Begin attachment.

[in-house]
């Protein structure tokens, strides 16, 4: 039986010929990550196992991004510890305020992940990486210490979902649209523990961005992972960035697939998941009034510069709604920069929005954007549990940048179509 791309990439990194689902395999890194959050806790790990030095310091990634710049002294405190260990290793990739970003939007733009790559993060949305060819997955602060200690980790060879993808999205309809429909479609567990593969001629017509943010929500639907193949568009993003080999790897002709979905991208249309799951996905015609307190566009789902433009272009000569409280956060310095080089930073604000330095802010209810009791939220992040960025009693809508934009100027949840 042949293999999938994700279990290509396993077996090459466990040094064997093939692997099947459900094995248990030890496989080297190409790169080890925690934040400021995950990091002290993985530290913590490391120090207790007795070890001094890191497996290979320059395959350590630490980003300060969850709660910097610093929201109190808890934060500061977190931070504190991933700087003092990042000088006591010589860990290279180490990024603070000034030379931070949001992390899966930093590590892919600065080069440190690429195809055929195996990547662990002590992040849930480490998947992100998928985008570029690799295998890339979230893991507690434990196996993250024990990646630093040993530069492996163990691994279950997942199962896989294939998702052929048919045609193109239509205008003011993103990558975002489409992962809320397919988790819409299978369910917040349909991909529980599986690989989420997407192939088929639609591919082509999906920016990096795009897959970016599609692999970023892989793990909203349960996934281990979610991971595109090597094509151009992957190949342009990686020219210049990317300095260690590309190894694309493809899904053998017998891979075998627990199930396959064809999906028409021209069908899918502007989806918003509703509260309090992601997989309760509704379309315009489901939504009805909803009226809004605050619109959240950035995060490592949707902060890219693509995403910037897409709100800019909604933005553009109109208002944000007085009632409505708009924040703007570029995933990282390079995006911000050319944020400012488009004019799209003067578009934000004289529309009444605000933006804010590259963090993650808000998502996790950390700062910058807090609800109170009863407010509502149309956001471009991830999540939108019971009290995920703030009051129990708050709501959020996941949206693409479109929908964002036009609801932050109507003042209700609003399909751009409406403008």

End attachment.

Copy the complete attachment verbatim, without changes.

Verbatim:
[in-house]
């Protein structure tokens, strides 16, 4: 039986010929990550196992991004510890305020992940990486210490979902649209523990961005992972960035697939998941009034510069709604920069929005954007549990940048179509 791309990439990194689902395999890194959050806790790990030095310091990634710049002294405190260990290793990739970003939007733009790559993060949305060819997955602060200690980790060879993808999205309809429909479609567990593969001629017509943010929500639907193949568009993003080999790897002709979905991208249309799951996905015609307190566009789902433009272009000569409280956060310095080089930073604000330095802010209810009791939220992040960025009693809508934009100027949840 042949293999999938994700279990290509396993077996090459466990040094064997093939692997099947459900094995248990030890496989080297190409790169080890925690934040400021995950990091002290993985530290913590490391120090207790007795070890001094890191497996290979320059395959350590630490980003300060969850709660910097610093929201109190808890934060500061977190931070504190991933700087003092990042000088006591010589860990290279180490990024603070000034030379931070949001992390899966930093590590892919600065080069440190690429195809055929195996990547662990002590992040849930480490998947992100998928985008570029690799295998890339979230893991507690434990196996993250024990990646630093040993530069492996163990691994279950997942199962896989294939998702052929048919045609193109239509205008003011993103990558975002489409992962809320397919988790819409299978369910917040349909991909529980599986690989989420997407192939088929639609591919082509999906920016990096795009897959970016599609692999970023892989793990909203349960996934281990979610991971595109090597094509151009992957190949342009990686020219210049990317300095260690590309190894694309493809899904053998017998891979075998627990199930396959064809999906028409021209069908899918502007989806918003509703509260309090992601997989309760509704379309315009489901939504009805909803009226809004605050619109959240950035995060490592949707902060890219693509995403910037897409709100800019909604933005553009109109208002944000007085009632409505708009924040703007570029995933990282390079995006911000050319944020400012488009004019799209003067578009934000004289529309009444605000933006804010590259963090993650808000998502996790950390700062910058807090609800109170009863407010509502149309956001471009991830999540939108019971009290995920703030009051129990708050709501959020996941949206693409479109929908964002036009609801932050109507003042209700609003399909751009409406403008």